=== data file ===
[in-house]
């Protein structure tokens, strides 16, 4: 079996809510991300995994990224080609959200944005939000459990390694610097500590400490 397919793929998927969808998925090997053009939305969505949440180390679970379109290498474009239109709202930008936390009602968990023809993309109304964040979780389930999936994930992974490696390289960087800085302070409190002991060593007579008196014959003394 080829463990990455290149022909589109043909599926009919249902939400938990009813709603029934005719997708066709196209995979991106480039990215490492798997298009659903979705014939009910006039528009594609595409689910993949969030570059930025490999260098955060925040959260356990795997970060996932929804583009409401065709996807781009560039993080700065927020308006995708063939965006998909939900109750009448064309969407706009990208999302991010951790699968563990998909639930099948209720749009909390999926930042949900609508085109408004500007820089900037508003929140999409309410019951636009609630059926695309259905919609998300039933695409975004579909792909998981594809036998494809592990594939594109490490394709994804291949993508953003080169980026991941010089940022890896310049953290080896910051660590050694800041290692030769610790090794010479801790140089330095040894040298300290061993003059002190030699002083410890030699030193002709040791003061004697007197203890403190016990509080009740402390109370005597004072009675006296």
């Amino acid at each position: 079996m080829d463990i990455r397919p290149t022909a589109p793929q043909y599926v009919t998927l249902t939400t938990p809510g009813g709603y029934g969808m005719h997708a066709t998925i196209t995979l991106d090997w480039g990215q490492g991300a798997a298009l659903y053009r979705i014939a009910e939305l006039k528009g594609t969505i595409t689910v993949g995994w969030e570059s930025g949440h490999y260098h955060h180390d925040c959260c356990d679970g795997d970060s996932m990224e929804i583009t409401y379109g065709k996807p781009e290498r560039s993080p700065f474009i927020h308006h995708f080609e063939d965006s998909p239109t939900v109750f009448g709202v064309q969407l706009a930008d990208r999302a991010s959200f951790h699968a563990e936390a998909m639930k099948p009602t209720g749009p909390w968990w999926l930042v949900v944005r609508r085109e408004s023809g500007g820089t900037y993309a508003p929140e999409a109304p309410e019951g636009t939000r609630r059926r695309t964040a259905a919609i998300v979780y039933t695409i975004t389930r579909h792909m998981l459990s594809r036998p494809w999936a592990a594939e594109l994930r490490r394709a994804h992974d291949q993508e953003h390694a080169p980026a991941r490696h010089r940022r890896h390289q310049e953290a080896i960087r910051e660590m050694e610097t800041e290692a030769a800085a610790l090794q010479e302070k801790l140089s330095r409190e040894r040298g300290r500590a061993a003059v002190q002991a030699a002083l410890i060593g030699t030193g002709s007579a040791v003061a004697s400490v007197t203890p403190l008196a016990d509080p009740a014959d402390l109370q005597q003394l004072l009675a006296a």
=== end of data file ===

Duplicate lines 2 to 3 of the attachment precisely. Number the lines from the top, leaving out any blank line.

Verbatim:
């Protein structure tokens, strides 16, 4: 079996809510991300995994990224080609959200944005939000459990390694610097500590400490 397919793929998927969808998925090997053009939305969505949440180390679970379109290498474009239109709202930008936390009602968990023809993309109304964040979780389930999936994930992974490696390289960087800085302070409190002991060593007579008196014959003394 080829463990990455290149022909589109043909599926009919249902939400938990009813709603029934005719997708066709196209995979991106480039990215490492798997298009659903979705014939009910006039528009594609595409689910993949969030570059930025490999260098955060925040959260356990795997970060996932929804583009409401065709996807781009560039993080700065927020308006995708063939965006998909939900109750009448064309969407706009990208999302991010951790699968563990998909639930099948209720749009909390999926930042949900609508085109408004500007820089900037508003929140999409309410019951636009609630059926695309259905919609998300039933695409975004579909792909998981594809036998494809592990594939594109490490394709994804291949993508953003080169980026991941010089940022890896310049953290080896910051660590050694800041290692030769610790090794010479801790140089330095040894040298300290061993003059002190030699002083410890030699030193002709040791003061004697007197203890403190016990509080009740402390109370005597004072009675006296």
């Amino acid at each position: 079996m080829d463990i990455r397919p290149t022909a589109p793929q043909y599926v009919t998927l249902t939400t938990p809510g009813g709603y029934g969808m005719h997708a066709t998925i196209t995979l991106d090997w480039g990215q490492g991300a798997a298009l659903y053009r979705i014939a009910e939305l006039k528009g594609t969505i595409t689910v993949g995994w969030e570059s930025g949440h490999y260098h955060h180390d925040c959260c356990d679970g795997d970060s996932m990224e929804i583009t409401y379109g065709k996807p781009e290498r560039s993080p700065f474009i927020h308006h995708f080609e063939d965006s998909p239109t939900v109750f009448g709202v064309q969407l706009a930008d990208r999302a991010s959200f951790h699968a563990e936390a998909m639930k099948p009602t209720g749009p909390w968990w999926l930042v949900v944005r609508r085109e408004s023809g500007g820089t900037y993309a508003p929140e999409a109304p309410e019951g636009t939000r609630r059926r695309t964040a259905a919609i998300v979780y039933t695409i975004t389930r579909h792909m998981l459990s594809r036998p494809w999936a592990a594939e594109l994930r490490r394709a994804h992974d291949q993508e953003h390694a080169p980026a991941r490696h010089r940022r890896h390289q310049e953290a080896i960087r910051e660590m050694e610097t800041e290692a030769a800085a610790l090794q010479e302070k801790l140089s330095r409190e040894r040298g300290r500590a061993a003059v002190q002991a030699a002083l410890i060593g030699t030193g002709s007579a040791v003061a004697s400490v007197t203890p403190l008196a016990d509080p009740a014959d402390l109370q005597q003394l004072l009675a006296a």